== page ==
Sunday, May 31, 2009

Raised To Be Sleek?

by Pat Antonopoulos

In Michael Perry's book Coop, he writes about the funeral of his young nephew, Jake. Michael looks around at the 'sunburned old dogs' with Brylcreemed hair approaching his brother, (Jake's father). Michael writes, "At times like this I am grateful I was not raised to be sleek.".

I love that. I love Michael Perry's perception that grieving touches the heart, no matter the look of the mourner. I love the acceptance of everyman, no matter his dress. What matters is the need to share the grief, to do something to make the pain less crushing.

"...not raised to be sleek."
My dad was born in 1910, a long time before education and experience brought us to our easy enjoyment of cultural diversity, our acceptance of everyman. But Dad knew all that without education and experience.

Some family lore has him graduating from high school and the flip side says he quit high school to earn money so he could impress Mom. Heads or tails, the story works.

Our high school (1950's) had some cultural diversity though not the degree enjoyed today. Dad saw color, but color had no other significance than shades of skin. His friends were as diverse and they often filled the big kitchen bantering with us and filling the house with laughter.

Dad was bandbox perfect in his personal appearance, but the scruffiest kid could come to our house and be welcomed. Dad really believed that idea that every moment is just that---a moment, a snapshot in a life.

Actually, the aftermath of the depression probably prevented us from being raised 'Sleek', even if our parents hoped for that. But I believe that Dad saw people as good, as a reflection of one another mirroring only the best.

I am grateful to Michael Perry and his book for reminding me of this wonderful part of who my father was, of the depth of this special side of his character.

Wednesday, May 27, 2009

"New York, New York....."

Patti Dickinson

Twenty-four hours from now Wood and I will be seat-belted into our Midwest Airlines seats and heading to New York.  With any luck at all, our suitcases will be in the cargo area of the same plane.  After a week of maniacal chore accomplishment to prepare to leave town, including, but not limited to, stocking the kitchen with kid-friendly food -- spaghetti O's, the ingredients to make salsa, four gallons of milk (it's where my kids get most of their nutrition) HoHo's and pistachio nuts. Plants are watered. The kids have some pizza/pool/movie money.  Our suitcases are packed, the kids have been told that this better not be the location of the next party that includes three zip codes, and that I want no phone calls asking me to put so-and-so on the phone to tell so-and-so that their music is too loud, that they've been in the shower for too long and used all the hot water (this happened last time we were out of town....the kid who called stood outside the bathroom door banging on it, shouting to the kid in the shower that "Mom is on the phone and wants to talk to you now." or that so-and-so has left toothpaste globs in the sink (me?  I'm glad someone is brushing their teeth!)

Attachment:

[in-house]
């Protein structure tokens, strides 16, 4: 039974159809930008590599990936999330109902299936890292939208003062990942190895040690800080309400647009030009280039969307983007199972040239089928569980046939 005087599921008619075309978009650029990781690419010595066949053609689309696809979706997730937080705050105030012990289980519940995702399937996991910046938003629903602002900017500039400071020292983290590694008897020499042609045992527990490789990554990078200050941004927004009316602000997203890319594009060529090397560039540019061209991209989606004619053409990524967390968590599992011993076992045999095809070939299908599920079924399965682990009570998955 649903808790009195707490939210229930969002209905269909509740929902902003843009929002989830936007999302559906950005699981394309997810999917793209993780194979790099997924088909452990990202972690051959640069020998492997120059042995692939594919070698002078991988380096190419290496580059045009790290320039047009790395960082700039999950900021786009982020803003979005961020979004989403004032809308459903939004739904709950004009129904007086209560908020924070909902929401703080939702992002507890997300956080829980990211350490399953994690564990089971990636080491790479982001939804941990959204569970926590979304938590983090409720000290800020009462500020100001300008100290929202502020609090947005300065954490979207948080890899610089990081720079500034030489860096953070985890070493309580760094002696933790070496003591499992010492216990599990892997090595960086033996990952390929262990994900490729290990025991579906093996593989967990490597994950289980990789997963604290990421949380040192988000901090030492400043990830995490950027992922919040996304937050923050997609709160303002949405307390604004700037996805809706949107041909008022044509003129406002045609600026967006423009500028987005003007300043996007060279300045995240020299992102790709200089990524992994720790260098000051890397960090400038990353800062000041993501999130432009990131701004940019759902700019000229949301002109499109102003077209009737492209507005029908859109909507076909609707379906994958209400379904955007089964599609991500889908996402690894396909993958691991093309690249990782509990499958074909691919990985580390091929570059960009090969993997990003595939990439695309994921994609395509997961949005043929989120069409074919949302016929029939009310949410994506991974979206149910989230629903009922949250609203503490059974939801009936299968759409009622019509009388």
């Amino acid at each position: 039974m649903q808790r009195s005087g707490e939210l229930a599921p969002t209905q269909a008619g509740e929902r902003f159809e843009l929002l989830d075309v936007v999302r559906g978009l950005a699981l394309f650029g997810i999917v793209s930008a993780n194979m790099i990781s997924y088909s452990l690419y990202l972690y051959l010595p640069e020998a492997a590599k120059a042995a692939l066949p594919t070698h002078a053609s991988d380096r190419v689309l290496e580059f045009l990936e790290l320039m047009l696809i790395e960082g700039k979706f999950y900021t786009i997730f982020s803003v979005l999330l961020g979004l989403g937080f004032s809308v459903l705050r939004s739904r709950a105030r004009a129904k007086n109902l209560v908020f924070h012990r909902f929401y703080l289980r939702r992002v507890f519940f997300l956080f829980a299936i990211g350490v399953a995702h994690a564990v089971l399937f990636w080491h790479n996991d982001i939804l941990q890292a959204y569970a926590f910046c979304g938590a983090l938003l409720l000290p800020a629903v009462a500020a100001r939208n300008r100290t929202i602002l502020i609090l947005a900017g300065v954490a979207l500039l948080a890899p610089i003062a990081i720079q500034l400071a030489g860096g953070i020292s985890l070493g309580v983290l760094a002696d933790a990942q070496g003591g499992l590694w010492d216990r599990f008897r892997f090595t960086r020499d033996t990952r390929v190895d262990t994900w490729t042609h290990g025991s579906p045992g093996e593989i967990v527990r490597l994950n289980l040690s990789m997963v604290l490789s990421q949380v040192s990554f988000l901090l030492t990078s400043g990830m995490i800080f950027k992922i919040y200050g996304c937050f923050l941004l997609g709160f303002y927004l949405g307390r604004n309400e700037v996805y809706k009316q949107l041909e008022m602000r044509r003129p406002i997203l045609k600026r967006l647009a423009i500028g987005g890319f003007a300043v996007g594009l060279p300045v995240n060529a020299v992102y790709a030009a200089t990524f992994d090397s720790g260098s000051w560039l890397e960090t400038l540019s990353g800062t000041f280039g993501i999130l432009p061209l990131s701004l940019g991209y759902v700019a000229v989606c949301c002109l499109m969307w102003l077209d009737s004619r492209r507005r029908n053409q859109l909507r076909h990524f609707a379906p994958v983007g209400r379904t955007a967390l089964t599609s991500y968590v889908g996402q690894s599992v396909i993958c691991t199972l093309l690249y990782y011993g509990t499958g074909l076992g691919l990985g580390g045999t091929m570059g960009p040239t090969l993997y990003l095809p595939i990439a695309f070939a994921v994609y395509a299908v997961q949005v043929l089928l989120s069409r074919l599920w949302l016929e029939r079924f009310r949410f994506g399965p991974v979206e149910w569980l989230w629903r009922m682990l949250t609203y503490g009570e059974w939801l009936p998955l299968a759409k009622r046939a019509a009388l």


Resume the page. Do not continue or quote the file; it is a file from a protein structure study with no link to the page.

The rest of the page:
We are going to New York to attend the NYC Book Expo.  It is there that our book Four Ordinary Women will be introduced.  I will get to hold the book in my hands for the first time. Not the galley, the real deal. Years of work, with three other women. There are days when I feel like I am living a dream.  I have always been a "writer".  I wrote some really bad poetry in high school, and have always enjoyed writing the kids cheer them up, to celebrate an accomplishment, or tucked into their suitcase when they are heading to summer camp, opening their lunch at school, or being dropped off at their dorm.  Words can heal, encourage, make you laugh, dry tears.

Heading for the City that never sleeps.......

Tuesday, May 26, 2009

Tribute to a Friend...

Patti Dickinson

On Saturday, I attended a memorial service for a friend of mine that lost her four year battle with lung cancer in January of this year.  Janice and I were friends for thirteen years.  We met on the soccer field at St. Ann's.  Her husband, Jim was coaching a team of kids, my son Andrew, included, from Ilya's Kindergarten class, while Janice was shoving the stroller through a bumpy terrain of dirt, rocks and grass, with eighteen-month old Nicholas in the driver's seat.  Out of breath, she extended her hand to introduce herself, and that is how our friendship began.

We shared a gamut of firsts with our kids.  First lost tooth, first solo on the two wheeler, first soccer goal, first spelling test, first performance at the Westwood View Talent Show.  

During a bumpy patch with my oldest daughter, Elizabeth, Janice stood with me on the sidewalk of the elementary school, her trademark giant McDonald's Coke in her hand, listening to daily updates on the angst of raising this particular kid and dispensing advice while we waited for our kids.

She was a doer, a strong woman who stood her ground.  Her moral compass was always pointed due north.  She was a champion of the underdog.  Beneath that tough exterior was a woman who could get teary at a perceived injustice. But she didn't just stop there, she did what she could do to right that wrong. And oh yes.  Courage.  Janice fought the good fight at the unseen enemy called cancer.  For four years.

In Janice's last weeks, I had the privilege of sitting with her at Hospice House. Oftentimes, I just held her hand while we sat in a comfortable silence.  Her last days were filled with visits from her sisters, Barb and Judy, her dad and her college roommate, Renee, her husband and her two sons.  I hope the family knows how much I appreciate them making room for me in the quiet family vigil.  I am honored to have been part of that.